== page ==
How Trump’s tax law hurts personal injury lawsuit settlements?
If ever you need an example to explain the idiom ‘add insult to injury,’ then President Trump’s new tax plan, The Tax Cuts and Jobs Act of 2017, signed into law on December 22, 2017 takes the cake. The new tax plan hits at the very core of compensation for personal injuries from car accidents, slip and falls, medical malpractice, and products liability cases by increasing the tax burden of the compensated people.
Since we are talking about examples let’s take an example to illustrate how insulting it is to an injured person who secures compensation for personal injuries suffered from various types of accidents.
If John Doe meets with an accident and gets injured he will be eligible for compensation based on a court verdict or settlement arrived at out of court. For instance, if John Doe secured a compensation of $2m ($0.5m as compensatory damages, $1.5m as punitive damages and legal fees of $0.6m) without any delay let’s see how this compensation is treated prior to and post Trump’s new tax plan.
Prior to the new tax plan John Doe’s compensatory damages would be tax-free but punitive damages would be taxed. Similarly, if there was a gap between the time of the order and payment of compensation, the notional interest earned thereon would be taxable. Further, any legal fee paid was deductible from gross compensation before arriving at the taxable compensation.
Thus, the amount subjected to taxation would be $0.9m ($1.5m – $0.6m), which is basically the punitive damages less legal fee, the compensatory damages being exempted from tax.
Now, with the new tax pan, John Doe would be subjected to the following changes.
Firstly, the compensatory damages would now require qualification in the form of bifurcation of damages into physical injuries such as broken bones, paralysis, and other permanent physical disabilities and non-physical injuries which could be emotional in nature such as mental suffering, mental disturbance, mental anguish and mental distress. Based on this bifurcation, only the compensatory damages related to physical injuries would be non-taxable and the non-physical injuries would be taxable.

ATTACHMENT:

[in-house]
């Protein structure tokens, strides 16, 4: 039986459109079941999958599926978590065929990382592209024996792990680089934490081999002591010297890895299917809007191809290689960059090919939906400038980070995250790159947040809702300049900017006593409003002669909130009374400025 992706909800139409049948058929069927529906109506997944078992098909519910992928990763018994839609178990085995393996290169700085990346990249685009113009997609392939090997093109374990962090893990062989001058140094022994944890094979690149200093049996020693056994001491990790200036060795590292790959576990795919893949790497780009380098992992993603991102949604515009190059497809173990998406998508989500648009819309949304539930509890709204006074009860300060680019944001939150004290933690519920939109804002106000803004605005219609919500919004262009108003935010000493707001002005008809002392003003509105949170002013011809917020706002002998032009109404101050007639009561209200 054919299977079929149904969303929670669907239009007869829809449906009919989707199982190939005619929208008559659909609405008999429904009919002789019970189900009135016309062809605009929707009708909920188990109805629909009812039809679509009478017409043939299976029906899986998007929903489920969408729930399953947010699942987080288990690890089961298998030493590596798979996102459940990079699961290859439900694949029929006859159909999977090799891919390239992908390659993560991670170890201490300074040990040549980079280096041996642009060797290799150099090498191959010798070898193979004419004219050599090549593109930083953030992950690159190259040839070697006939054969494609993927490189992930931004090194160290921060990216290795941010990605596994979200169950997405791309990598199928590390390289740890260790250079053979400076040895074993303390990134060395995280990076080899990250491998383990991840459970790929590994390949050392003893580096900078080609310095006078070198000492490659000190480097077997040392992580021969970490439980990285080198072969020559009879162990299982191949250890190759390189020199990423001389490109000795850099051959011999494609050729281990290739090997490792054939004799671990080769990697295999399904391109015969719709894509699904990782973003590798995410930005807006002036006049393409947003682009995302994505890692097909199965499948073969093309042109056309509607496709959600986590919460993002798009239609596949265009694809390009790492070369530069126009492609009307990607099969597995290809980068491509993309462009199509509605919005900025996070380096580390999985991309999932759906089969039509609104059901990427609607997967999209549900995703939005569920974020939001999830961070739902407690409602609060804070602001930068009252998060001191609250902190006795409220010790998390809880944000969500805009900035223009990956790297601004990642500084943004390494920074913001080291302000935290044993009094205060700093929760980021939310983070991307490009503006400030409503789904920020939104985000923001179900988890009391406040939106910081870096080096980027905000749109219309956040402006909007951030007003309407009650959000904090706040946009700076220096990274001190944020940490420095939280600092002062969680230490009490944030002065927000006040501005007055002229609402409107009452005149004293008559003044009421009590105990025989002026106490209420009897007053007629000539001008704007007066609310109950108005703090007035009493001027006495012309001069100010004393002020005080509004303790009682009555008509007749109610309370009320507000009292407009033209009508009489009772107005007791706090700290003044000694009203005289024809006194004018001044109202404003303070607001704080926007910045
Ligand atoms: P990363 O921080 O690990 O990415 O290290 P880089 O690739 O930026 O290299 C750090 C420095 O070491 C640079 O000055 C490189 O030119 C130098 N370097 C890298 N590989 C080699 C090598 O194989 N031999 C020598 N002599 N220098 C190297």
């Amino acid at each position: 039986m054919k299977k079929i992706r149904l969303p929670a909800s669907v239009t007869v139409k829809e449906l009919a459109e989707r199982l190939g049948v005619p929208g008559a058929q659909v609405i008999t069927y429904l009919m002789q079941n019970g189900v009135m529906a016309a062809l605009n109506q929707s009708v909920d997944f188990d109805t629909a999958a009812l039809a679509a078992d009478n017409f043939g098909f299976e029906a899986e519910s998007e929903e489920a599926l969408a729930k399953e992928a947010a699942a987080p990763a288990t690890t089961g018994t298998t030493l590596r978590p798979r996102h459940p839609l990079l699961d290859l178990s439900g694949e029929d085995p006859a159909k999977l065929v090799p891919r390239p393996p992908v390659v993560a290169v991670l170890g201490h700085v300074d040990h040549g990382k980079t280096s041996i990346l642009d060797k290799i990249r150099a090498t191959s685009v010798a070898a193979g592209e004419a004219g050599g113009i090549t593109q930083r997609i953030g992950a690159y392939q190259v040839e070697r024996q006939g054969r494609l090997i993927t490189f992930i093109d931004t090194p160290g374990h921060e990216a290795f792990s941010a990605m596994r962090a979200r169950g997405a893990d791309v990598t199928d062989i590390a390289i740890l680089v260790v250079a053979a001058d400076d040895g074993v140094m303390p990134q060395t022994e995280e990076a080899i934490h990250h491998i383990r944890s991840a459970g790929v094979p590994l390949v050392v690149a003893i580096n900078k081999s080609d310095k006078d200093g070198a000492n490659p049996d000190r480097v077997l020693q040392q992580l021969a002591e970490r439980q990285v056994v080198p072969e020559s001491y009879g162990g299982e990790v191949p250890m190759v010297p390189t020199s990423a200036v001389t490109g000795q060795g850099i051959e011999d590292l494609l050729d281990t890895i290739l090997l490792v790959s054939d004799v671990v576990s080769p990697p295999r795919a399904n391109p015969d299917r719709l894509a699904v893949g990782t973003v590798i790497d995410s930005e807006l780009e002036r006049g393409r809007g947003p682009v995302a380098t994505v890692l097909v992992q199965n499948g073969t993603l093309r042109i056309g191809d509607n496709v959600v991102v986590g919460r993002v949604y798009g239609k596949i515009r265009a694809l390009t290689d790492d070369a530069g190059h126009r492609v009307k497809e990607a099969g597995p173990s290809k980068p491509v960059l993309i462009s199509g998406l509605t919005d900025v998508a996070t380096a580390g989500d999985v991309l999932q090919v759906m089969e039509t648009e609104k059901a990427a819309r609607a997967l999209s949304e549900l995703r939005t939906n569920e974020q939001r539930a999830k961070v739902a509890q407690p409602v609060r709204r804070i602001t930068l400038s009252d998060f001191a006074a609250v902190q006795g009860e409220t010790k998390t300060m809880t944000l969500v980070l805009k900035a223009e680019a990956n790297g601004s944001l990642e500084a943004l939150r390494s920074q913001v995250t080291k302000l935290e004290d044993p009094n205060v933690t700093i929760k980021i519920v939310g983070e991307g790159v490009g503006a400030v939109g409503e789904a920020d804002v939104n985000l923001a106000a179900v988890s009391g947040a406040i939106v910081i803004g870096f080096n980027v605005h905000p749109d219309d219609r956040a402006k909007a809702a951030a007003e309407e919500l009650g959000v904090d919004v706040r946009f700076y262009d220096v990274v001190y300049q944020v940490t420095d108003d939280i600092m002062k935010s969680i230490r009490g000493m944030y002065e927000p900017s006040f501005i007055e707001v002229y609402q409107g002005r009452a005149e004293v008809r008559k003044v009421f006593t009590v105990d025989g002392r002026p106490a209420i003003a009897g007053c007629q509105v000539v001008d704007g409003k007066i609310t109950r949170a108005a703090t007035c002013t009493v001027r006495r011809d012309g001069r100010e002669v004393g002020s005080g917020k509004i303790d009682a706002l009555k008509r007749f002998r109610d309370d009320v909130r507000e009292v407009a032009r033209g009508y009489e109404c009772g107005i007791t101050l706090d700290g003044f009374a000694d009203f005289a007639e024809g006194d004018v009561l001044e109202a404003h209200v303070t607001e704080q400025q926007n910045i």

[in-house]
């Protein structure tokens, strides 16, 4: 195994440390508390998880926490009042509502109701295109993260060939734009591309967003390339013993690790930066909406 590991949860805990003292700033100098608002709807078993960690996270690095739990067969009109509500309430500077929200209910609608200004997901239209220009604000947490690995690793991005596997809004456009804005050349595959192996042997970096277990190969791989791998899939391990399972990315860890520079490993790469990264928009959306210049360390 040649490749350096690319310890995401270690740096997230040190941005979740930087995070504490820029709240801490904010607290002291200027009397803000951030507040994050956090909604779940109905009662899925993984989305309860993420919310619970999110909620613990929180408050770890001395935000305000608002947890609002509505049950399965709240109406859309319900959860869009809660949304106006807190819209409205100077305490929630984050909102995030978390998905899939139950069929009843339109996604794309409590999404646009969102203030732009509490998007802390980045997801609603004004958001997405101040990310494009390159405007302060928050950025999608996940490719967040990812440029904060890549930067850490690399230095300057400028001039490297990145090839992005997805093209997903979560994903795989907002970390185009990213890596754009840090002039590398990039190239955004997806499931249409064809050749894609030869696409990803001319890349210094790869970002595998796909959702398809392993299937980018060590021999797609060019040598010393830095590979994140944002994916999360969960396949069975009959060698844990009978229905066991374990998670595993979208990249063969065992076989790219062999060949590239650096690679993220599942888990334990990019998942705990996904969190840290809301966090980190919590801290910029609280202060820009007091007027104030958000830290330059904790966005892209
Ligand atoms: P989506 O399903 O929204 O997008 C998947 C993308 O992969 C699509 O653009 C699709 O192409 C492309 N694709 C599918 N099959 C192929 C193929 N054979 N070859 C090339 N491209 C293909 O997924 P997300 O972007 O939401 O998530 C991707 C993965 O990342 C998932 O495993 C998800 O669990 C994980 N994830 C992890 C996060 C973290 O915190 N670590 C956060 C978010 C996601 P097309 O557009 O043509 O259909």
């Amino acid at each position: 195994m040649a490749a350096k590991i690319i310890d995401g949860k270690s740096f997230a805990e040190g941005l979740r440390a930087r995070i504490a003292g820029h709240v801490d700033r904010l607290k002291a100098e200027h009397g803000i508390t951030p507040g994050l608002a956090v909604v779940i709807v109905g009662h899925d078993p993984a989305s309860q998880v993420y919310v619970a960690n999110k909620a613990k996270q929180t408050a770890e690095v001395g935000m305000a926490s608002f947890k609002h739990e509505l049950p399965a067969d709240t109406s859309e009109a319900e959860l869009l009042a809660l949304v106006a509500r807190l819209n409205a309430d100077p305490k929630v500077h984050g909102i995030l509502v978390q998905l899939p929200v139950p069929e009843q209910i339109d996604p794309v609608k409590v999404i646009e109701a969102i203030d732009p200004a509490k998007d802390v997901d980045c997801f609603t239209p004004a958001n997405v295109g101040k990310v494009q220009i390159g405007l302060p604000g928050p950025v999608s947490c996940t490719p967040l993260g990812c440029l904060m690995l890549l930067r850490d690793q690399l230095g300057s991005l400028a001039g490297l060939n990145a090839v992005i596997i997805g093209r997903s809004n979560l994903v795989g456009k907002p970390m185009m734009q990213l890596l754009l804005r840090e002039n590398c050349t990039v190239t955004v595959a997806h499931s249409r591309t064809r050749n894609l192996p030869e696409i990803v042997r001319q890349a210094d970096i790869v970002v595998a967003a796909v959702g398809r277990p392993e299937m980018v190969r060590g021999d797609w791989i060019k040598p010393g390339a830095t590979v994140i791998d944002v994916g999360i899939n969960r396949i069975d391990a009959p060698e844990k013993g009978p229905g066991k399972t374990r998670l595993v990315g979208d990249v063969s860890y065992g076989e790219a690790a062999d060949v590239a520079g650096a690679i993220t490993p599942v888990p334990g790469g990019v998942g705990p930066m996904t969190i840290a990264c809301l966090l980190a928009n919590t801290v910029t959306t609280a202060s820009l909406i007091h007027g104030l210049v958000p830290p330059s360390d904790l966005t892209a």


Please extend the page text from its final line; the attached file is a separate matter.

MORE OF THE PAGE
Secondly, the legal fee paid would not be allowed as a deduction from gross compensation. This means that the compensated person would pay tax on the gross compensation.
The punitive damages and interest income would continue to be taxed as before.
Let’s see how these changes affect John Doe.
If in our example above, John Doe’s compensatory damages are bifurcated into physical injuries and non-physical injuries as $0.25m each, then as per the new plan the $1.75m compensation would be taxed as against $0.9m in the old plan. Besides the ignominy of paying higher taxes John Doe would have to justify classifying his injuries as physical injuries to enjoy non-taxable compensation.
Thus, John Doe will now bear higher tax burden, which is nothing but adding insult to injury.
Trump’s new tax plan is definitely a dampener for injured people as far as compensation is concerned quantitatively because of the higher tax burden. But more importantly, it is qualitatively burdensome because of implementation woes in regard to proving physical injuries and justifying payment of taxes even on the legal fees.
As the implementation of the new tax plan is fraught with danger of misunderstanding of the provisions of the Act, injured people should consult with a professional such as a Rockford car accident lawyer to iron out differences and hasten the process of receiving compensation by classifying injuries correctly.